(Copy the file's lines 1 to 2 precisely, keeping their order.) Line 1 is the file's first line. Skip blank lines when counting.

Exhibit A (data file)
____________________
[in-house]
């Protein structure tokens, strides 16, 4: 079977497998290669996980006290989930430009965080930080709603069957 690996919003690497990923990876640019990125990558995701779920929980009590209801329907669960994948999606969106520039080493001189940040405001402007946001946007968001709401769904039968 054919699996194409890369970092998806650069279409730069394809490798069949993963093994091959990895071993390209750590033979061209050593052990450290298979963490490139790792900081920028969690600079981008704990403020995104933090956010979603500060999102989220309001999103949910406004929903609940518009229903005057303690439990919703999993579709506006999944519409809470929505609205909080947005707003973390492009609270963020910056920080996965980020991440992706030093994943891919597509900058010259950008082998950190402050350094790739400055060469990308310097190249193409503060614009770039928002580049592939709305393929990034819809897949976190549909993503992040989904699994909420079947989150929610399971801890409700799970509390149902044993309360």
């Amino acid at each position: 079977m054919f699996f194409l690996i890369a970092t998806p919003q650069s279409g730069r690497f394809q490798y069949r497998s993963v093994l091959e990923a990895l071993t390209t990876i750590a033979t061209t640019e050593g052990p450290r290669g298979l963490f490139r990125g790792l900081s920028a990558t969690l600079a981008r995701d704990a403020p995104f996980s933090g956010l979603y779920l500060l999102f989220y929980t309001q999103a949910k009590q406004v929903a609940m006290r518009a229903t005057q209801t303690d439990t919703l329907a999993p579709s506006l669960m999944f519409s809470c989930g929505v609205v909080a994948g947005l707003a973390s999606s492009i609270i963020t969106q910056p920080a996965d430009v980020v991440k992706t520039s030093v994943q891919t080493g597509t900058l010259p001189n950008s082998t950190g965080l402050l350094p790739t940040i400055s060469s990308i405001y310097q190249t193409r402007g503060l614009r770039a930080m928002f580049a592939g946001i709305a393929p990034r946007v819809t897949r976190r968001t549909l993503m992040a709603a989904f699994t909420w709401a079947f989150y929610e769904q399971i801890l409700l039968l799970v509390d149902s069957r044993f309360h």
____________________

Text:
[in-house]
């Protein structure tokens, strides 16, 4: 079977497998290669996980006290989930430009965080930080709603069957 690996919003690497990923990876640019990125990558995701779920929980009590209801329907669960994948999606969106520039080493001189940040405001402007946001946007968001709401769904039968 054919699996194409890369970092998806650069279409730069394809490798069949993963093994091959990895071993390209750590033979061209050593052990450290298979963490490139790792900081920028969690600079981008704990403020995104933090956010979603500060999102989220309001999103949910406004929903609940518009229903005057303690439990919703999993579709506006999944519409809470929505609205909080947005707003973390492009609270963020910056920080996965980020991440992706030093994943891919597509900058010259950008082998950190402050350094790739400055060469990308310097190249193409503060614009770039928002580049592939709305393929990034819809897949976190549909993503992040989904699994909420079947989150929610399971801890409700799970509390149902044993309360």